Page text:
Home CPSC 340

Assignment 5 - Course Scheduler


Due: April 30



To gain experience using graphs and topological sorting.



Directed Acyclic Graphs (DAGs) are an important type of graph with many applications. Recall that a directed graph is one where the edges have a direction. Recall that an acyclic graph is one with no cycles. A cycle is a sequence of edges in a graph where following it will lead you back to the original node. If a graph is directed and acyclic, it is a DAG.

One common usage of DAGs is to represent dependencies between different things. For example, courses in a school generally can have pre-requisites. In the computer science department, taking CPSC 340 depends on having taken CPSC 240. We can represent these pre-requisites with a DAG where an edge from course A to course B means that A is a pre-requisite of B. Below is a DAG representing the dependencies between several required courses for the computer science major:

This images shows a graph where each node is a required course in the
computer science major.  The edges represent prerequisites.  For example,
there is an edge connecting CPSC 240 to CPSC 340 because 240 is a pre-req
of 340
A DAG of computer science courses

Note that if there were a cycle in this graph (such as if there were an edge going from 340 back to 110), then the graph would no longer be a DAG. It would also mean it would be impossible to complete the courses because there would be an endless loop of pre-requisites.

Given any DAG, it is possible to produce a topological ordering which is a list of the nodes in the DAG such that every node appears before the ones that it has edges pointing to. A topological ordering for the graph above is:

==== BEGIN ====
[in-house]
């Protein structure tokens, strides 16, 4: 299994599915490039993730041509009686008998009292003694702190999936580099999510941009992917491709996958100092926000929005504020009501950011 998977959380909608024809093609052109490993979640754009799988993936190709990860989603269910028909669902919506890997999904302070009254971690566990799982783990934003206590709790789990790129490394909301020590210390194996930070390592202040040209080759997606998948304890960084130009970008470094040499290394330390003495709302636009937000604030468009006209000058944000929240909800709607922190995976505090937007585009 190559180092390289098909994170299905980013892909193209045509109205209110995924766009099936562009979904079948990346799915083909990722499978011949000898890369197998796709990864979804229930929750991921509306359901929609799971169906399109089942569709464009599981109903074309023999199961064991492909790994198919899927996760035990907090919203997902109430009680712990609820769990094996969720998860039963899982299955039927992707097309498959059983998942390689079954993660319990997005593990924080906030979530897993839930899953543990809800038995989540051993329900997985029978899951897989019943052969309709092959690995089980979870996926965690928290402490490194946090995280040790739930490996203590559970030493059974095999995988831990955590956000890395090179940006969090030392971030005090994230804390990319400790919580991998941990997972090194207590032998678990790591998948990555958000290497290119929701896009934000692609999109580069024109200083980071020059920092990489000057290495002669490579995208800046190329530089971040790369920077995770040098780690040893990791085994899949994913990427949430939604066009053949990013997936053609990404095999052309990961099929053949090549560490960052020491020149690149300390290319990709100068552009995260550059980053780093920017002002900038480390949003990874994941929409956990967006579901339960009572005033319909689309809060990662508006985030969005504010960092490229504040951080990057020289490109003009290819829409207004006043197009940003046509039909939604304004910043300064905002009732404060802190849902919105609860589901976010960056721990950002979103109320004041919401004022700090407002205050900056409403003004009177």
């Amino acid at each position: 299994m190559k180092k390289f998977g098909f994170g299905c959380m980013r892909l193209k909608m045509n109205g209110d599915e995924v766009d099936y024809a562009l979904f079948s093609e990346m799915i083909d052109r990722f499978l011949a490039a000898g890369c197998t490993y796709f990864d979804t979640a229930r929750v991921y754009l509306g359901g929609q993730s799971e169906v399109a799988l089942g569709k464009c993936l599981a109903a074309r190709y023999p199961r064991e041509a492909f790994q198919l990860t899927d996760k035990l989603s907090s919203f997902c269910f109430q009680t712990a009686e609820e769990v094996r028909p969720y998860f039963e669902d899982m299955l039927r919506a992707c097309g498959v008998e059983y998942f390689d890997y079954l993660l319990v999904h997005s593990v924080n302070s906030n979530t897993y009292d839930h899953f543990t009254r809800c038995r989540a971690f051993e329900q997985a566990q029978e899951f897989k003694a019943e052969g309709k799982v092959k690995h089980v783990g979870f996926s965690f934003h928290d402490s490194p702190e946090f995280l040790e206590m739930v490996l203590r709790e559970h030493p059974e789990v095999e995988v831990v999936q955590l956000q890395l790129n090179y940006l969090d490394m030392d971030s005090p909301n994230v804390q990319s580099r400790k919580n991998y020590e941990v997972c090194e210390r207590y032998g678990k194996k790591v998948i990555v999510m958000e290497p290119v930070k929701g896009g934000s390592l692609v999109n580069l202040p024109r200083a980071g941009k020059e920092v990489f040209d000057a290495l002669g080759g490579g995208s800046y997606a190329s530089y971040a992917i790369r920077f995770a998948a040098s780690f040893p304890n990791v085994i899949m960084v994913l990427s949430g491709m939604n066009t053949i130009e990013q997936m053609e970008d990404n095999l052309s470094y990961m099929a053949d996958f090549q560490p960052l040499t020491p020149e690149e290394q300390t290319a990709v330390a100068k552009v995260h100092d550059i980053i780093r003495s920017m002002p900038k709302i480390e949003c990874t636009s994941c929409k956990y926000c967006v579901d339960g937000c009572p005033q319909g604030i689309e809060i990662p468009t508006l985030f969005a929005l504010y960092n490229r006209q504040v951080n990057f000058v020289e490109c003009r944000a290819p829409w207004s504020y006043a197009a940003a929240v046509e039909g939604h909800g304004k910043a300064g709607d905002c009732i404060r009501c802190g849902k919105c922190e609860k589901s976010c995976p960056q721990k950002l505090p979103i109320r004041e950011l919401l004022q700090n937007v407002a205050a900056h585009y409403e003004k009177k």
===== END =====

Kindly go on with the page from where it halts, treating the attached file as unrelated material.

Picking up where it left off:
1. CPSC 110
  2. CPSC 284
  3. CPSC 220
  4. CPSC 240
  5. CPSC 326
  6. CPSC 225
  7. CPSC 350
  8. CPSC 305
  9. CPSC 340
  10. CPSC 430
  11. CPSC 405

Note that there are multiple topological orderings possible for this DAG.

The process of producing a topological ordering from a DAG is called topological sorting.

Your task for this assignment is to write a program that will take a list of courses and their pre-requisites as input, and print out a topological ordering that one can take the courses in without violating any pre-requisites. If the set of courses can not be taken in any order, you should print out that there is no way to take those courses.

Your program will be given the name of an input file on the command line. The file consists of a list of courses with their pre-requisites in the following format:

course1 number-of-prereqs prereq1 prereq2 ...
course2 number-of-prereqs prereq1 prereq2 ...

Each course will be specified with four letters followed by 3 digits. Some courses will of course have no pre-requisites. Below are three sample input files:



One algorithm for topological sorting is given below:

  1. Set the ordering to empty.
  2. Find the set of nodes with no edges coming into them. Call this the active set.
  3. While there are nodes in the active set:
    1. Move a node N from the active set to the ordering.
    2. For each edge coming out of N and into M:
      1. Remove the edge from the graph.
      2. If M now has no edges coming into it, add it to the active set.
  4. If the graph has any edges left, then there is no topological ordering!
  5. Otherwise, the topological ordering is in the "ordering" list.




General Requirements



When you are done, submit your code for this program on Canvas.

Copyright © 2022 Ian Finlayson | Licensed under a Attribution-NonCommercial 4.0 International License.